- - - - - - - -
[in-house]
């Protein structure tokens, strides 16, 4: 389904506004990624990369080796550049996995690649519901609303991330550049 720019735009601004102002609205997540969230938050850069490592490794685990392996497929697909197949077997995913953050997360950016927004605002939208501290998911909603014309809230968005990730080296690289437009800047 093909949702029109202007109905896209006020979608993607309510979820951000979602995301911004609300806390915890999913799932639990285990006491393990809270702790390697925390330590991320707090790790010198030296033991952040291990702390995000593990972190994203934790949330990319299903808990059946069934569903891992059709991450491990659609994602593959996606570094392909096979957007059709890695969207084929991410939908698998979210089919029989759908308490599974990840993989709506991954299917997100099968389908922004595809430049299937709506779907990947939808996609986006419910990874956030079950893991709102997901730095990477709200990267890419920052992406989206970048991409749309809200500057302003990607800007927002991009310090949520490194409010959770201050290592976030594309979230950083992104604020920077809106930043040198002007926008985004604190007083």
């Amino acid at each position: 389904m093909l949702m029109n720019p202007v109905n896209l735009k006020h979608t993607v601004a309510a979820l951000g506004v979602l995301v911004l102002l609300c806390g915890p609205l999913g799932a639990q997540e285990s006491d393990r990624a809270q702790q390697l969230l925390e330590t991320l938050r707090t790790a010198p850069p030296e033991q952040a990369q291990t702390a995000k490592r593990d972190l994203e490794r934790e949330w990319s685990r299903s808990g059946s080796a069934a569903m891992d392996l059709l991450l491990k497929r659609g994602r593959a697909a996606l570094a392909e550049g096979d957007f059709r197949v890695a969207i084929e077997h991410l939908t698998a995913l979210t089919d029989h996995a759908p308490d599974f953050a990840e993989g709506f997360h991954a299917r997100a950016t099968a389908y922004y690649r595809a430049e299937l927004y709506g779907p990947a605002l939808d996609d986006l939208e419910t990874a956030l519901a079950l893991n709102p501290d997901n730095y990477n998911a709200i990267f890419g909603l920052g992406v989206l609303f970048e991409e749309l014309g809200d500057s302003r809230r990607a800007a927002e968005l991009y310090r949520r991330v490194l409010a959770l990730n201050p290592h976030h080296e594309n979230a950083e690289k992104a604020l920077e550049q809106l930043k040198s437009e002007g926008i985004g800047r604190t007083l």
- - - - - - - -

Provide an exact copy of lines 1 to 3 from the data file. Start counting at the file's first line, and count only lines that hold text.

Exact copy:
[in-house]
């Protein structure tokens, strides 16, 4: 389904506004990624990369080796550049996995690649519901609303991330550049 720019735009601004102002609205997540969230938050850069490592490794685990392996497929697909197949077997995913953050997360950016927004605002939208501290998911909603014309809230968005990730080296690289437009800047 093909949702029109202007109905896209006020979608993607309510979820951000979602995301911004609300806390915890999913799932639990285990006491393990809270702790390697925390330590991320707090790790010198030296033991952040291990702390995000593990972190994203934790949330990319299903808990059946069934569903891992059709991450491990659609994602593959996606570094392909096979957007059709890695969207084929991410939908698998979210089919029989759908308490599974990840993989709506991954299917997100099968389908922004595809430049299937709506779907990947939808996609986006419910990874956030079950893991709102997901730095990477709200990267890419920052992406989206970048991409749309809200500057302003990607800007927002991009310090949520490194409010959770201050290592976030594309979230950083992104604020920077809106930043040198002007926008985004604190007083």
């Amino acid at each position: 389904m093909l949702m029109n720019p202007v109905n896209l735009k006020h979608t993607v601004a309510a979820l951000g506004v979602l995301v911004l102002l609300c806390g915890p609205l999913g799932a639990q997540e285990s006491d393990r990624a809270q702790q390697l969230l925390e330590t991320l938050r707090t790790a010198p850069p030296e033991q952040a990369q291990t702390a995000k490592r593990d972190l994203e490794r934790e949330w990319s685990r299903s808990g059946s080796a069934a569903m891992d392996l059709l991450l491990k497929r659609g994602r593959a697909a996606l570094a392909e550049g096979d957007f059709r197949v890695a969207i084929e077997h991410l939908t698998a995913l979210t089919d029989h996995a759908p308490d599974f953050a990840e993989g709506f997360h991954a299917r997100a950016t099968a389908y922004y690649r595809a430049e299937l927004y709506g779907p990947a605002l939808d996609d986006l939208e419910t990874a956030l519901a079950l893991n709102p501290d997901n730095y990477n998911a709200i990267f890419g909603l920052g992406v989206l609303f970048e991409e749309l014309g809200d500057s302003r809230r990607a800007a927002e968005l991009y310090r949520r991330v490194l409010a959770l990730n201050p290592h976030h080296e594309n979230a950083e690289k992104a604020l920077e550049q809106l930043k040198s437009e002007g926008i985004g800047r604190t007083l």